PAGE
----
In late June, in First Resort, Inc. v. Herrera, a Ninth Circuit panel ruled that a San Francisco false-advertising ordinance that applies only against pregnancy-service centers that don’t provide or refer for abortions is constitutionally permissible. On a divided vote, the panel also ruled that the ordinance was not preempted by California’s false-advertising law.
The panel’s rulings are highly dubious and appear to reflect the abortion distortion that misshapes so much judicial reasoning. A pending petition for rehearing en banc (see also opposition (link fixed) and reply) gives the Ninth Circuit an opportunity to undo the damage before it spreads to other contexts.
In her majority opinion, Judge Dorothy Nelson (appointed by President Carter in 1979) makes no effort to conceal her biases. In her background section, she states as fact that “[f]alse and misleading advertising by clinics that do not provide abortions, emergency contraception, or referrals to providers of such services has become a problem of national importance.” Her lead support for this factual assertion is a supposed “congressional report.” But what she mischaracterizes as a “congressional report” is not a report of Congress, or of either House, or of any committee of either House, but rather a report issued by Congressman Henry Waxman’s minority staff on the House Committee on Government Reform. Yet she would have us believe that a report issued by a single House member’s staff, together with the introduction in Congress of a bill on the matter, suffice to establish the existence of a “problem of national importance.” Ridiculous.
Nelson’s legal reasoning isn’t any better. On the “central issue … whether the regulated speech should be characterized as commercial,” Nelson begins by citing circuit precedent that defines commercial speech as “speech that does no more than propose a commercial transaction.” But the clinic in the case, rather than engaging in commercial transactions with its clients, offers its services for free. That somehow doesn’t keep Nelson from invoking as precedent a case that involved “paid” medical services and from positing that what really matters is that the clinic’s “solicitation of a non-paying client base directly relates to [its] ability to fundraise and, in turn, to buy more advertisements.” But, as the clinic points out, “under this novel and expansive definition [of commercial speech], a pastor’s homily intended to attract worshippers and encourage donations would be commercial speech.” (Reply at 5.) Indeed, if trying to attract an audience for your speech and engaging in fundraising render speech commercial, then the commercial-speech doctrine would swallow up much of the First Amendment.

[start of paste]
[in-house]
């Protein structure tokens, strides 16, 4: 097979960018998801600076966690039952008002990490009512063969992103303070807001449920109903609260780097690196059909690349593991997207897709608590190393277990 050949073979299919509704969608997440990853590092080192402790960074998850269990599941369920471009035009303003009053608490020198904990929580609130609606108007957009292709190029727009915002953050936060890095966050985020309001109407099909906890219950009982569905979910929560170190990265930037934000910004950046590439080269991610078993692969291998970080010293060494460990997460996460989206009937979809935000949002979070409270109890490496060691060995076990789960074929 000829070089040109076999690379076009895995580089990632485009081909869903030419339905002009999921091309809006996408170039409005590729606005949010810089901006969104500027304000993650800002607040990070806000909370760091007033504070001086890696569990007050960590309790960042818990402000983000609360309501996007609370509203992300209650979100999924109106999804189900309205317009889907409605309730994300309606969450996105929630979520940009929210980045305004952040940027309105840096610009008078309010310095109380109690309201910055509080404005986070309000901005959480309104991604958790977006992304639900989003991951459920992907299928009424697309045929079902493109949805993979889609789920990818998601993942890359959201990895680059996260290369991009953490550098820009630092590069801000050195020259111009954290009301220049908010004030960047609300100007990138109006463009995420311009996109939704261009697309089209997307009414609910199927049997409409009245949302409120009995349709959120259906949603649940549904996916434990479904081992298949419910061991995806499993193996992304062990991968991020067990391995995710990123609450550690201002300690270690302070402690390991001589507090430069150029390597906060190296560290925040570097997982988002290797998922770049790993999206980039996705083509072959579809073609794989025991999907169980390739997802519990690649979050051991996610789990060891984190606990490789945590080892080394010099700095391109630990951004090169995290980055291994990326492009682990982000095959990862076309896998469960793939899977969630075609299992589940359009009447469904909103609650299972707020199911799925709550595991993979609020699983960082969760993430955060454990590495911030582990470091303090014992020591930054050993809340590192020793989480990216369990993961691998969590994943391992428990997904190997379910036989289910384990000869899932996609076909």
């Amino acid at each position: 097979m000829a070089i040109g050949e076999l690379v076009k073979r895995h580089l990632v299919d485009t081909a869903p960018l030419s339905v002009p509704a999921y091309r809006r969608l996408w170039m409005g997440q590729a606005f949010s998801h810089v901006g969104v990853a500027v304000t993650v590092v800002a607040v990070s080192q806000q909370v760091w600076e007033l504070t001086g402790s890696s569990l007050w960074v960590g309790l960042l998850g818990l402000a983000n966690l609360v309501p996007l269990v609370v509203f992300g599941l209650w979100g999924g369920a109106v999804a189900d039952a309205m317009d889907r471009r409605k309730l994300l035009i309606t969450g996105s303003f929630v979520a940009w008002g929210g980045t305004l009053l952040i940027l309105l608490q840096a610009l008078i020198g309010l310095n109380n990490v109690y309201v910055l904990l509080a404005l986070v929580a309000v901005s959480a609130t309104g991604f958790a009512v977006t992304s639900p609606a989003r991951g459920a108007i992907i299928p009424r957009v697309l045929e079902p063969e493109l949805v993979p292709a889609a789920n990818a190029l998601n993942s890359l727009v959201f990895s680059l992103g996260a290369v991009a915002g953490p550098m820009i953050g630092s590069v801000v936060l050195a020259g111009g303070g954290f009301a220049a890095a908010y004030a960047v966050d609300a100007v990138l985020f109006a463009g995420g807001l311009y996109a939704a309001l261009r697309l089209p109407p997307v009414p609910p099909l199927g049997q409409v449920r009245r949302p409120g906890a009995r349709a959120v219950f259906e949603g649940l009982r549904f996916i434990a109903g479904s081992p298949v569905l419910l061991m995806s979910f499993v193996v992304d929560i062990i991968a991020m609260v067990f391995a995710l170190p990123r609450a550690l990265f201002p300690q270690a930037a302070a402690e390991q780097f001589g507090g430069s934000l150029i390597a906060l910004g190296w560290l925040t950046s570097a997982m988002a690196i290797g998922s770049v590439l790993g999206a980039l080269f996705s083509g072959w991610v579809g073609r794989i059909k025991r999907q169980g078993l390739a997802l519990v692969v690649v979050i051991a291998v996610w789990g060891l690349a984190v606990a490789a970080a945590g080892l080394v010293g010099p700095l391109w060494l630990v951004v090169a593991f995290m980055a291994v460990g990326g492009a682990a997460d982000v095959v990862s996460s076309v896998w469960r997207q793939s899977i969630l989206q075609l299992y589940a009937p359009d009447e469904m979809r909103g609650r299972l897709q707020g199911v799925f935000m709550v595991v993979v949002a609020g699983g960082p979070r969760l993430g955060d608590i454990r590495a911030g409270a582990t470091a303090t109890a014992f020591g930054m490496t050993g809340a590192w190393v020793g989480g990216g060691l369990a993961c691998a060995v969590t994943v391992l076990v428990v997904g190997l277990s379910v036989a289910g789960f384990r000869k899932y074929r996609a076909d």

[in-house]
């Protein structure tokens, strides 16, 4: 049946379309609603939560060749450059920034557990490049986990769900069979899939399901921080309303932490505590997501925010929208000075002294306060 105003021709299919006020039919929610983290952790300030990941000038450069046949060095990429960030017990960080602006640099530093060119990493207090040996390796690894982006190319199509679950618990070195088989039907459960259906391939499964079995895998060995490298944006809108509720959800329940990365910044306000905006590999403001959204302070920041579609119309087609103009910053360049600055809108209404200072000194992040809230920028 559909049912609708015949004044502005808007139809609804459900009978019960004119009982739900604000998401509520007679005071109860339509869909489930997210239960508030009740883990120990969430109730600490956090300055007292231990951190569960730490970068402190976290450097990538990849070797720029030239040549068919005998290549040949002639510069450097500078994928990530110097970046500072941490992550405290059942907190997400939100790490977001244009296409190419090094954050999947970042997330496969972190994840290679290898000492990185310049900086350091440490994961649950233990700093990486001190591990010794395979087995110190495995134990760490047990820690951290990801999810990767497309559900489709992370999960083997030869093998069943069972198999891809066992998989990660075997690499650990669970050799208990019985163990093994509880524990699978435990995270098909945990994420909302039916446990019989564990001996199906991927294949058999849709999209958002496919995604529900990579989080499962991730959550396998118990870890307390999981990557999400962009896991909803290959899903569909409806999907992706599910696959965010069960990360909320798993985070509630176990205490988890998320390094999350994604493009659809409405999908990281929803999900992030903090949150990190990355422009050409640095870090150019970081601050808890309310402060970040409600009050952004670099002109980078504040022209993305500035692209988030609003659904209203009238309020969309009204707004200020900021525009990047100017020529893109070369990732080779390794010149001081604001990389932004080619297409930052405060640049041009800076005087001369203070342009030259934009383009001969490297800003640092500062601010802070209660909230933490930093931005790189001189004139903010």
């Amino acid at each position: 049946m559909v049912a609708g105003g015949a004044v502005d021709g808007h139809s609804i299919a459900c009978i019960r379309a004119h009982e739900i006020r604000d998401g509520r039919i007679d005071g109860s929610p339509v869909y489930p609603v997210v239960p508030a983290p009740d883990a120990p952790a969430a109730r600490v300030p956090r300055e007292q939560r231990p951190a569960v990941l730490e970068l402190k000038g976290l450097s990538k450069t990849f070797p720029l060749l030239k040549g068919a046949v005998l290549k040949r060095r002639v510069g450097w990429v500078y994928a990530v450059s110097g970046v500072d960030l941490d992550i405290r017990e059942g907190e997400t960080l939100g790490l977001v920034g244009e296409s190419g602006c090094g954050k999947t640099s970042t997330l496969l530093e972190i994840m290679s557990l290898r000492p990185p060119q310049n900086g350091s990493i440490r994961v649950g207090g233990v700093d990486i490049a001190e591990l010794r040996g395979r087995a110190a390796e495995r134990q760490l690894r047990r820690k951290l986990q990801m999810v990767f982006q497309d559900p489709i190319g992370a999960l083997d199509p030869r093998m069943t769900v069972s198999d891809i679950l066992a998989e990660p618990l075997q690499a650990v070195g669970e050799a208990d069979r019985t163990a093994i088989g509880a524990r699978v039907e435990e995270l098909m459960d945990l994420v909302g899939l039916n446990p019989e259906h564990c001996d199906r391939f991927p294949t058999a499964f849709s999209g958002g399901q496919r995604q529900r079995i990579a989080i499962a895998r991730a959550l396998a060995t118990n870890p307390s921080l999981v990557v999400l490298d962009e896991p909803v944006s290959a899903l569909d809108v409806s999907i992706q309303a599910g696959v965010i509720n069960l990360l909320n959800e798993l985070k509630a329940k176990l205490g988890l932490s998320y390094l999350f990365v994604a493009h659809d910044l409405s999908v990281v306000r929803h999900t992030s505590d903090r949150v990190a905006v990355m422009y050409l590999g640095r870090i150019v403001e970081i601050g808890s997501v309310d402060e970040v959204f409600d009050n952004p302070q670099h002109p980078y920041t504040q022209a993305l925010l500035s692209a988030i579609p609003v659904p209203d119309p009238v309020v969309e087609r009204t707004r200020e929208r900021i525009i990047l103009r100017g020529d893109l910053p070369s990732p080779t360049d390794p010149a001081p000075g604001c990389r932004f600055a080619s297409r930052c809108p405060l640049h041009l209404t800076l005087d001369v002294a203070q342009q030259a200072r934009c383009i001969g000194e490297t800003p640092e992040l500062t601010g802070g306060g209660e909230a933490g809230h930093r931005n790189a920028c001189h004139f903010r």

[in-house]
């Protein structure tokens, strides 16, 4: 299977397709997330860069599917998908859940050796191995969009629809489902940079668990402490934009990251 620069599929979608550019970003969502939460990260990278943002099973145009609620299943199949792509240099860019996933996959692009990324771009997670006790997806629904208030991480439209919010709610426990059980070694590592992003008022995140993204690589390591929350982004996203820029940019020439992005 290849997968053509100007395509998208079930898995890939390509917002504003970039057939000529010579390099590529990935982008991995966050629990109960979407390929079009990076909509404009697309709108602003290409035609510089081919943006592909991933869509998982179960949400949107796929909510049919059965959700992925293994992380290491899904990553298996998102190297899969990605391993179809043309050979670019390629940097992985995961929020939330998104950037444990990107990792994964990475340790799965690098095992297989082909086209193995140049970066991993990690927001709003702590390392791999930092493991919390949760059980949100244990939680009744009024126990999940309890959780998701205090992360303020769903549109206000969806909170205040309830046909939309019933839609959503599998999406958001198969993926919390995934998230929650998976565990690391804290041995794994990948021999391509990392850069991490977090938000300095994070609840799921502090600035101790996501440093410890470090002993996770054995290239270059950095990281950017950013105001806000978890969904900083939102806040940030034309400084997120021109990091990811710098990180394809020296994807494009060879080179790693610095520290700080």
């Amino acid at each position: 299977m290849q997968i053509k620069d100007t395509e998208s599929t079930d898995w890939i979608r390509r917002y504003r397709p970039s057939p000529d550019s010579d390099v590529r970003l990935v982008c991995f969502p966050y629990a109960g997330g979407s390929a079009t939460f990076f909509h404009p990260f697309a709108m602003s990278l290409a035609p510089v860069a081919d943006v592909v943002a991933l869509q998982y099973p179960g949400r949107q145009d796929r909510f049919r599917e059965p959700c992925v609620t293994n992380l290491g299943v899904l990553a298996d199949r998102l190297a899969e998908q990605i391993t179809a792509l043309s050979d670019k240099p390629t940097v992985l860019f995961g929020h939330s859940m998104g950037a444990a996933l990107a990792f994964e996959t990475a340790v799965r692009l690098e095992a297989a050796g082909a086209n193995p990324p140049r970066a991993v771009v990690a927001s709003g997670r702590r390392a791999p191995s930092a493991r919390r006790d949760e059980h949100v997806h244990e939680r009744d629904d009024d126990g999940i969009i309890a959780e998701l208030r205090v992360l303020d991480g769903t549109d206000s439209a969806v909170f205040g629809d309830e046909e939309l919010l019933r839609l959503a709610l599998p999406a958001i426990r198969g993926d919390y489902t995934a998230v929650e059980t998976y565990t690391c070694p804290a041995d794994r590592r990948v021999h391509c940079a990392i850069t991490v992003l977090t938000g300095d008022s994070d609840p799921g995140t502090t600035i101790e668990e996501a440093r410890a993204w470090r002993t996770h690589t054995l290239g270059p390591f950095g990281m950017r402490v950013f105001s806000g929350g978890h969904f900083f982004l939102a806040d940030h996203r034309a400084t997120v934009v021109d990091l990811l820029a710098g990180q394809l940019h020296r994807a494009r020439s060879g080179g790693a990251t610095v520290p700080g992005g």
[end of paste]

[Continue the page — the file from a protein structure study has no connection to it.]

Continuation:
Nelson fares no better in her claim that an ordinance whose findings declare that it is targeting “clinics that seek to counsel clients against abortion” does not discriminate on the basis of viewpoint. Nelson opines that it is theoretically possible that the ordinance could apply against a clinic that “choose[s] not to offer abortions or abortion referrals for reasons that have nothing to do with their views on abortion, such as financial or logistical reasons.” But, the clinic argues, the Supreme Court’s governing precedents make clear that the content-neutrality of a law turns not on whether speakers with different subjective motivations could violate it but rather on whether the law’s application depends on the content of the message.
Let’s hope that the en banc Ninth Circuit gives this matter more careful consideration.